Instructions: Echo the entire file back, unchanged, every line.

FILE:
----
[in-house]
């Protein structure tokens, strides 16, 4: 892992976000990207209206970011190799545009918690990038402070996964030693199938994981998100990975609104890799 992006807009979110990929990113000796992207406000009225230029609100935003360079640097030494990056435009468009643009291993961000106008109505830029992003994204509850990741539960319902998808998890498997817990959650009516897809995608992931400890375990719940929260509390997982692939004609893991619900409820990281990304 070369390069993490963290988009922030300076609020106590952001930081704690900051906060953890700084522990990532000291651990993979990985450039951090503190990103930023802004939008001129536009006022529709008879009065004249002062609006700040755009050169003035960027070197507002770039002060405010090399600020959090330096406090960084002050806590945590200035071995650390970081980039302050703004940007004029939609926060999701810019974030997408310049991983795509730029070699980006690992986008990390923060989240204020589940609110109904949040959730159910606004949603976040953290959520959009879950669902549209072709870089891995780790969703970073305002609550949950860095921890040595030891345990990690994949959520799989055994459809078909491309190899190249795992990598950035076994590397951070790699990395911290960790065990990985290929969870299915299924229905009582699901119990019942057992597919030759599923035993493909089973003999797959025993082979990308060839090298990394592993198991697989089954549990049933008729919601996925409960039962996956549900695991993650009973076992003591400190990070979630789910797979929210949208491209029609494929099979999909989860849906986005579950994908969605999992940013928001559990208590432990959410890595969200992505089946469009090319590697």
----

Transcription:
[in-house]
């Protein structure tokens, strides 16, 4: 892992976000990207209206970011190799545009918690990038402070996964030693199938994981998100990975609104890799 992006807009979110990929990113000796992207406000009225230029609100935003360079640097030494990056435009468009643009291993961000106008109505830029992003994204509850990741539960319902998808998890498997817990959650009516897809995608992931400890375990719940929260509390997982692939004609893991619900409820990281990304 070369390069993490963290988009922030300076609020106590952001930081704690900051906060953890700084522990990532000291651990993979990985450039951090503190990103930023802004939008001129536009006022529709008879009065004249002062609006700040755009050169003035960027070197507002770039002060405010090399600020959090330096406090960084002050806590945590200035071995650390970081980039302050703004940007004029939609926060999701810019974030997408310049991983795509730029070699980006690992986008990390923060989240204020589940609110109904949040959730159910606004949603976040953290959520959009879950669902549209072709870089891995780790969703970073305002609550949950860095921890040595030891345990990690994949959520799989055994459809078909491309190899190249795992990598950035076994590397951070790699990395911290960790065990990985290929969870299915299924229905009582699901119990019942057992597919030759599923035993493909089973003999797959025993082979990308060839090298990394592993198991697989089954549990049933008729919601996925409960039962996956549900695991993650009973076992003591400190990070979630789910797979929210949208491209029609494929099979999909989860849906986005579950994908969605999992940013928001559990208590432990959410890595969200992505089946469009090319590697």